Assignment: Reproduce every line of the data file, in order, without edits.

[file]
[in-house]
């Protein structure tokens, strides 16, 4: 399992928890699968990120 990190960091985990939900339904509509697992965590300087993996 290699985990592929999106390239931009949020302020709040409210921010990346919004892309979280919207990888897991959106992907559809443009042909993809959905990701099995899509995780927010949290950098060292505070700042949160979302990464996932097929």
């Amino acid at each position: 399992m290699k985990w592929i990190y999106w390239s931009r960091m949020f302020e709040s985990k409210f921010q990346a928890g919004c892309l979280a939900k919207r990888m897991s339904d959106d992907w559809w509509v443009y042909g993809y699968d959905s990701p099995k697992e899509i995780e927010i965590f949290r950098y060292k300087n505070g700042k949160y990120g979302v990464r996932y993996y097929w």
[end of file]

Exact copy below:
[in-house]
């Protein structure tokens, strides 16, 4: 399992928890699968990120 990190960091985990939900339904509509697992965590300087993996 290699985990592929999106390239931009949020302020709040409210921010990346919004892309979280919207990888897991959106992907559809443009042909993809959905990701099995899509995780927010949290950098060292505070700042949160979302990464996932097929």
């Amino acid at each position: 399992m290699k985990w592929i990190y999106w390239s931009r960091m949020f302020e709040s985990k409210f921010q990346a928890g919004c892309l979280a939900k919207r990888m897991s339904d959106d992907w559809w509509v443009y042909g993809y699968d959905s990701p099995k697992e899509i995780e927010i965590f949290r950098y060292k300087n505070g700042k949160y990120g979302v990464r996932y993996y097929w």